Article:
San Marcos Mercury | Local News from San Marcos and Hays County, Texas

GALLERY: Col. Peter C. Woods, portrayed by re-enactor Leonard Lay, leaves his home to command the 32nd Texas Volunteer Cavalry at the outbreak of the Civil War. Filmed on Lake Travis, the Battle of Blair’s Landing was shot using an 80-foot replica of a Union gunboat. This scene required 30 Civil War re-enactors and a full day of filming. PHOTOS by TOM BENDER


by SHELLEY HENRY

Staging two Civil War battles, including a calvary attack on a Union gunboat, would be a daunting task for any filmmaker. Hays County documentarian Richard Kidd, however, is not one to back down from a challenge.

Go there

Premiere of historical documentary on Confederate Col. Peter C. Woods
San Marcos Public Library
625 E. Hopkins St. | Map
7 p.m. Friday, May 2

See the Mercury Events Engine Listing

Heritage Association of San Marcos’ Tours of Distinction
Starts at Charles S. Cock House
400 E. Hopkins St. | Map
1 p.m. to 5 p.m., May 3 and May 4

See the Mercury Events Engine Listing

Kidd recently finished filming and editing the sixth documentary film produced in as many years by the Hays County Historical Commission. “Col. Peter C. Woods: Country Doctor, Cavalry Officer, Public Servant” is the most ambitious and expensive of the commission’s documentaries. The public is invited to attend the film’s premiere at 7 p.m. May 2 at the San Marcos Activity Center, 501 E. Hopkins St.

One of the most prominent early residents of San Marcos, Dr. Peter C. Woods moved to the Hays County area in the early 1850’s to practice medicine and run a cotton plantation. Utilizing a little known aseptic technique he had perfected in the North, Woods was a successful surgeon with high survival rates and many grateful patients.

When the Civil War began, Woods gathered men from Hays County to form the Confederacy’s 32nd Texas Volunteer Cavalry. Col. Woods and his men patrolled the Rio Grande and Gulf Coast boarders, protecting the cotton trade with Mexico. When ordered to Louisiana, the regiment fought in several battles, including Blair’s Landing, Mansfield, Pleasant Hill and Yellow Bayou, where Woods himself was injured.

Once the war was over, Woods returned home to San Marcos, where he continued to practice medicine, run a farm, and serve his community. He is buried in the San Marcos City Cemetery.

To bring Woods’ life story to the screen, the historical commission filmed interviews with family members and historians. Among those interviewed are descendants Dorothy Woods Schwartz, co-author of the Hays County history book “Clear Springs and Limestone Ledges,” and Janice Woods Windle, author of “True Women and Hill Country.”

Windle will be on hand for the film’s premiere and will participate in a question and answer session after the screening. Kidd will also be available to answer questions about the making of the film.

Intermingled with interview clips in the documentary are re-enactments of scenes from Wood’s life before, during and after the war. For the Red River Campaign battle scenes, Kidd utilized 30 re-enactors to portray the Union and Confederate troops.

The most elaborate scene to film was the 1864 battle of Blair’s Landing on the Red River, in which Woods’ Cavalry pursued the retreating forces of Union commander Gen. Nathaniel E. Banks. As a prop for a key sequence, the historical commission hired Lake Service Inc. to build a full-scale replica of a Union ironclad gunboat. The 80-foot ship was launched in Lake Travis, which doubled as the Red River.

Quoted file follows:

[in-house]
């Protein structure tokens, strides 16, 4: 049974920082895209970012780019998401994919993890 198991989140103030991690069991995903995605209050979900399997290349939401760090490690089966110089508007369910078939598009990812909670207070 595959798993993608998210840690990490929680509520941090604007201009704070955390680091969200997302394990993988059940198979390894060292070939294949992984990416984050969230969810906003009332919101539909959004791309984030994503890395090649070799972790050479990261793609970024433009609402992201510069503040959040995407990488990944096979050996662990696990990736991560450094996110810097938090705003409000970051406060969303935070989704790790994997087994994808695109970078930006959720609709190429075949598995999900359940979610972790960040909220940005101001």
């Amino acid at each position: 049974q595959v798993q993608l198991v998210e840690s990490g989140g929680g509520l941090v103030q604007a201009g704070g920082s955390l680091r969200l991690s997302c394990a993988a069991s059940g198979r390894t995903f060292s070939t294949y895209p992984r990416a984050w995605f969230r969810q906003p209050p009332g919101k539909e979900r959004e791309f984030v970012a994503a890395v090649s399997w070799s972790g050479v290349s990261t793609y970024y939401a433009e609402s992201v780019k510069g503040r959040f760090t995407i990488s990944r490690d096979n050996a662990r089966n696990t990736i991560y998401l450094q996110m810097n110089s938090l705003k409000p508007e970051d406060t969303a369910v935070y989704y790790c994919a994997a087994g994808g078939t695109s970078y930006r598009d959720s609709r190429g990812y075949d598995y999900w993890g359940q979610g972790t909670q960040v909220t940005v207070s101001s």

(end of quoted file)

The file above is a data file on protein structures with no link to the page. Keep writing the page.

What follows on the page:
“You don’t see a Union gunboat on Lake Travis every day,” said historical commission chair Kate Johnson, who produced the film. “It was so well-built. The re-enactors were wonderful, and we filmed on a beautiful day.”

Johnson originally proposed the idea of making a film about Woods because she realized that few people in the county knew much about him.

“The only memorial located directly on the courthouse grounds was erected in Woods’ honor in 1907,” Johnson said. “People walk by the fountain every day, but most don’t know the story behind it.”

In recent years, the Woods Memorial has fallen into disrepair, a situation the commission wants to rectify. Said Johnson, “We are looking into ways to restore the memorial and hope the documentary will create some new interest and energy for this project.”

Commission members planned the premiere of the film to coincide with the weekend of the Heritage Association of San Marcos’ Tours of Distinction, May 3-4. Several sites on the tour have a connection to Peter Woods and his extended family.

One home open to tour visitors is the Baker Home at 727 Belvin Street, where Woods’ daughter, Sarah Cherokee Woods McGehee, once lived. Another site is the Meeks Home, also on Belvin, originally owned by Sarah McGehee’s brother-in-law. Tour-goers can also visit the Woods Memorial on the Courthouse Square and view scenes from the film True Women, based on Windle’s book, at the Texas State’s Family & Consumer Sciences Building.

Tickets for the tour are being sold at the San Marcos Area Chamber of Commerce and a full schedule of events can be found at the association’s website.

Additional screenings of the Col. Peter C. Woods film will take place in other communities around the county in the weeks to come.



SHELLEY HENRY is a member of the Hays County Historical Commission and president of the Heritage Association of San Marcos.

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